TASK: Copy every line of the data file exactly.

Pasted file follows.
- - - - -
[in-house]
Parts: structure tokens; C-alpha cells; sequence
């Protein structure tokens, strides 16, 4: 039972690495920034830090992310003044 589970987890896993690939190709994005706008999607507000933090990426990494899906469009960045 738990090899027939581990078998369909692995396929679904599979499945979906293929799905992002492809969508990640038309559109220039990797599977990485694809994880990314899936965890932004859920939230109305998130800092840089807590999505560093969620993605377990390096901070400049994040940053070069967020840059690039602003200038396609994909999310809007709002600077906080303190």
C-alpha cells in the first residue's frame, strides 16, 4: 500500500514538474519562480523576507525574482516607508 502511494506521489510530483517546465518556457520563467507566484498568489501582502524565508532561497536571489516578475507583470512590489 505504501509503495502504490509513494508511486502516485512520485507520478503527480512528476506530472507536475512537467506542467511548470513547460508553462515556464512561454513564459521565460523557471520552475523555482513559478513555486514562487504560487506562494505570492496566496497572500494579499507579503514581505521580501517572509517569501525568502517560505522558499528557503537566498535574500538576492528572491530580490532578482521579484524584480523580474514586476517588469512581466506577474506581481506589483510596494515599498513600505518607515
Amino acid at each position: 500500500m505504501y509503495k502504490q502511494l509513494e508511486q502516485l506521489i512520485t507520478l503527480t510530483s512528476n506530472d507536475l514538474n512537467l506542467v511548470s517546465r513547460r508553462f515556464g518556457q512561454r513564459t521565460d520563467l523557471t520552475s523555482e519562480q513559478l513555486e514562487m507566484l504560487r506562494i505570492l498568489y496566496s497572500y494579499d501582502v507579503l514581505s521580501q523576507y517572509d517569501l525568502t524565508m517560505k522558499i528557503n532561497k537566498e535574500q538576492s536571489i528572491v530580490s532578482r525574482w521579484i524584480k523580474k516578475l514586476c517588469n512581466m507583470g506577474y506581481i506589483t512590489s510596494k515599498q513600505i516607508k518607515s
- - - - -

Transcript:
[in-house]
Parts: structure tokens; C-alpha cells; sequence
């Protein structure tokens, strides 16, 4: 039972690495920034830090992310003044 589970987890896993690939190709994005706008999607507000933090990426990494899906469009960045 738990090899027939581990078998369909692995396929679904599979499945979906293929799905992002492809969508990640038309559109220039990797599977990485694809994880990314899936965890932004859920939230109305998130800092840089807590999505560093969620993605377990390096901070400049994040940053070069967020840059690039602003200038396609994909999310809007709002600077906080303190």
C-alpha cells in the first residue's frame, strides 16, 4: 500500500514538474519562480523576507525574482516607508 502511494506521489510530483517546465518556457520563467507566484498568489501582502524565508532561497536571489516578475507583470512590489 505504501509503495502504490509513494508511486502516485512520485507520478503527480512528476506530472507536475512537467506542467511548470513547460508553462515556464512561454513564459521565460523557471520552475523555482513559478513555486514562487504560487506562494505570492496566496497572500494579499507579503514581505521580501517572509517569501525568502517560505522558499528557503537566498535574500538576492528572491530580490532578482521579484524584480523580474514586476517588469512581466506577474506581481506589483510596494515599498513600505518607515
Amino acid at each position: 500500500m505504501y509503495k502504490q502511494l509513494e508511486q502516485l506521489i512520485t507520478l503527480t510530483s512528476n506530472d507536475l514538474n512537467l506542467v511548470s517546465r513547460r508553462f515556464g518556457q512561454r513564459t521565460d520563467l523557471t520552475s523555482e519562480q513559478l513555486e514562487m507566484l504560487r506562494i505570492l498568489y496566496s497572500y494579499d501582502v507579503l514581505s521580501q523576507y517572509d517569501l525568502t524565508m517560505k522558499i528557503n532561497k537566498e535574500q538576492s536571489i528572491v530580490s532578482r525574482w521579484i524584480k523580474k516578475l514586476c517588469n512581466m507583470g506577474y506581481i506589483t512590489s510596494k515599498q513600505i516607508k518607515s